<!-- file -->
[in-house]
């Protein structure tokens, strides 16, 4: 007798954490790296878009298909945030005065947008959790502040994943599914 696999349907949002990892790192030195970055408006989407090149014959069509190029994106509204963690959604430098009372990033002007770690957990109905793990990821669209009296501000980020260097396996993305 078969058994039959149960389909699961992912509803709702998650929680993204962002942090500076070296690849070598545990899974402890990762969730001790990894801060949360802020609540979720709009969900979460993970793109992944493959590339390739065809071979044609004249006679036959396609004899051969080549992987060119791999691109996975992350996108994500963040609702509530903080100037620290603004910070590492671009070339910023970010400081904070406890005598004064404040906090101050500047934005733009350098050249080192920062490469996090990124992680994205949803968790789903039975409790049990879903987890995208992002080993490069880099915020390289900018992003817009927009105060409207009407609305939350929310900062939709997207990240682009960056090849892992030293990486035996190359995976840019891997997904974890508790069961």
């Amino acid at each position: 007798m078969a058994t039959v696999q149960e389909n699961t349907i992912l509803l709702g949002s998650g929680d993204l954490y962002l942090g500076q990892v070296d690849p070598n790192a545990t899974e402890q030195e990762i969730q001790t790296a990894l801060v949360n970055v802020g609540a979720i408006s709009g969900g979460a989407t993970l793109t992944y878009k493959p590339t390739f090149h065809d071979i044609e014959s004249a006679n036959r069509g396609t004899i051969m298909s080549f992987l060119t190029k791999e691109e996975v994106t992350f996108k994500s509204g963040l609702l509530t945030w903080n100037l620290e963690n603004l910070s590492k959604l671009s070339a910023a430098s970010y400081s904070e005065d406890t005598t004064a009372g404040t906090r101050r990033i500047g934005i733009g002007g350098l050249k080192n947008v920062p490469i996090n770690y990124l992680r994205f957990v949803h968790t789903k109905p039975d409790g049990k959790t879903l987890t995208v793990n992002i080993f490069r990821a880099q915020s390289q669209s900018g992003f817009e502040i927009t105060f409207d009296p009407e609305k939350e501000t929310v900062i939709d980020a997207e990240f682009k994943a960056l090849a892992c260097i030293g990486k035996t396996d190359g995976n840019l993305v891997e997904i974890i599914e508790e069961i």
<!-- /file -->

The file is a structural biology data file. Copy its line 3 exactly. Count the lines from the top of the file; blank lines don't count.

């Amino acid at each position: 007798m078969a058994t039959v696999q149960e389909n699961t349907i992912l509803l709702g949002s998650g929680d993204l954490y962002l942090g500076q990892v070296d690849p070598n790192a545990t899974e402890q030195e990762i969730q001790t790296a990894l801060v949360n970055v802020g609540a979720i408006s709009g969900g979460a989407t993970l793109t992944y878009k493959p590339t390739f090149h065809d071979i044609e014959s004249a006679n036959r069509g396609t004899i051969m298909s080549f992987l060119t190029k791999e691109e996975v994106t992350f996108k994500s509204g963040l609702l509530t945030w903080n100037l620290e963690n603004l910070s590492k959604l671009s070339a910023a430098s970010y400081s904070e005065d406890t005598t004064a009372g404040t906090r101050r990033i500047g934005i733009g002007g350098l050249k080192n947008v920062p490469i996090n770690y990124l992680r994205f957990v949803h968790t789903k109905p039975d409790g049990k959790t879903l987890t995208v793990n992002i080993f490069r990821a880099q915020s390289q669209s900018g992003f817009e502040i927009t105060f409207d009296p009407e609305k939350e501000t929310v900062i939709d980020a997207e990240f682009k994943a960056l090849a892992c260097i030293g990486k035996t396996d190359g995976n840019l993305v891997e997904i974890i599914e508790e069961i």